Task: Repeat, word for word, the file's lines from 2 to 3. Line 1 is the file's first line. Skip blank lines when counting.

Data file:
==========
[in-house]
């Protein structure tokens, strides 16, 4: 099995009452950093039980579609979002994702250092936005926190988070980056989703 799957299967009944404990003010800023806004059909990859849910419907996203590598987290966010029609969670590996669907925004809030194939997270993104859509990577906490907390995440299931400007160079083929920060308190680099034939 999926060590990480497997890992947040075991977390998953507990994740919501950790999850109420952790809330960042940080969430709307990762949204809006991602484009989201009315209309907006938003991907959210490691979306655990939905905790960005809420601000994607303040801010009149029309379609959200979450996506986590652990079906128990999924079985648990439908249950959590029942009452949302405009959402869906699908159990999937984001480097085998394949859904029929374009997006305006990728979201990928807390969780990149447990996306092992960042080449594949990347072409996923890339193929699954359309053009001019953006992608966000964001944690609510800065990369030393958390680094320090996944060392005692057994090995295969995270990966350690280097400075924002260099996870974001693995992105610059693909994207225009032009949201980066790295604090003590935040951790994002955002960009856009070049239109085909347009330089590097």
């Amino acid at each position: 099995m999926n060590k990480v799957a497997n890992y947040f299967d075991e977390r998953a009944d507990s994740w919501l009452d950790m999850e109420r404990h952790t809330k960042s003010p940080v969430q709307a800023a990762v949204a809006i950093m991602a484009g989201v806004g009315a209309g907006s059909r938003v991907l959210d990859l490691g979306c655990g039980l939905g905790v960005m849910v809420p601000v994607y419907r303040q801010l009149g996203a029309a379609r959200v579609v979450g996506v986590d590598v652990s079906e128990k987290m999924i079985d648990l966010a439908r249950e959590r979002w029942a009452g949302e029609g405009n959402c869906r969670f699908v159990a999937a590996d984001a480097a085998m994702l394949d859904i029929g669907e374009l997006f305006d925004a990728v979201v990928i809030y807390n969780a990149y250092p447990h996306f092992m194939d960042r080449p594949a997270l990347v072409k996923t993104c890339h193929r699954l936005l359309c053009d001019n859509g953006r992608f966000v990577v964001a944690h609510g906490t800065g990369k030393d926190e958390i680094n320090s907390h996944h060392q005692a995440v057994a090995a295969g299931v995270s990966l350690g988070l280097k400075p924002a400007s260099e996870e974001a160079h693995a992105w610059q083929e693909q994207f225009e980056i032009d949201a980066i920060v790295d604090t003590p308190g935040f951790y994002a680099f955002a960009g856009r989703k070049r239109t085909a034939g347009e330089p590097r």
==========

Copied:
């Protein structure tokens, strides 16, 4: 099995009452950093039980579609979002994702250092936005926190988070980056989703 799957299967009944404990003010800023806004059909990859849910419907996203590598987290966010029609969670590996669907925004809030194939997270993104859509990577906490907390995440299931400007160079083929920060308190680099034939 999926060590990480497997890992947040075991977390998953507990994740919501950790999850109420952790809330960042940080969430709307990762949204809006991602484009989201009315209309907006938003991907959210490691979306655990939905905790960005809420601000994607303040801010009149029309379609959200979450996506986590652990079906128990999924079985648990439908249950959590029942009452949302405009959402869906699908159990999937984001480097085998394949859904029929374009997006305006990728979201990928807390969780990149447990996306092992960042080449594949990347072409996923890339193929699954359309053009001019953006992608966000964001944690609510800065990369030393958390680094320090996944060392005692057994090995295969995270990966350690280097400075924002260099996870974001693995992105610059693909994207225009032009949201980066790295604090003590935040951790994002955002960009856009070049239109085909347009330089590097």
């Amino acid at each position: 099995m999926n060590k990480v799957a497997n890992y947040f299967d075991e977390r998953a009944d507990s994740w919501l009452d950790m999850e109420r404990h952790t809330k960042s003010p940080v969430q709307a800023a990762v949204a809006i950093m991602a484009g989201v806004g009315a209309g907006s059909r938003v991907l959210d990859l490691g979306c655990g039980l939905g905790v960005m849910v809420p601000v994607y419907r303040q801010l009149g996203a029309a379609r959200v579609v979450g996506v986590d590598v652990s079906e128990k987290m999924i079985d648990l966010a439908r249950e959590r979002w029942a009452g949302e029609g405009n959402c869906r969670f699908v159990a999937a590996d984001a480097a085998m994702l394949d859904i029929g669907e374009l997006f305006d925004a990728v979201v990928i809030y807390n969780a990149y250092p447990h996306f092992m194939d960042r080449p594949a997270l990347v072409k996923t993104c890339h193929r699954l936005l359309c053009d001019n859509g953006r992608f966000v990577v964001a944690h609510g906490t800065g990369k030393d926190e958390i680094n320090s907390h996944h060392q005692a995440v057994a090995a295969g299931v995270s990966l350690g988070l280097k400075p924002a400007s260099e996870e974001a160079h693995a992105w610059q083929e693909q994207f225009e980056i032009d949201a980066i920060v790295d604090t003590p308190g935040f951790y994002a680099f955002a960009g856009r989703k070049r239109t085909a034939g347009e330089p590097r």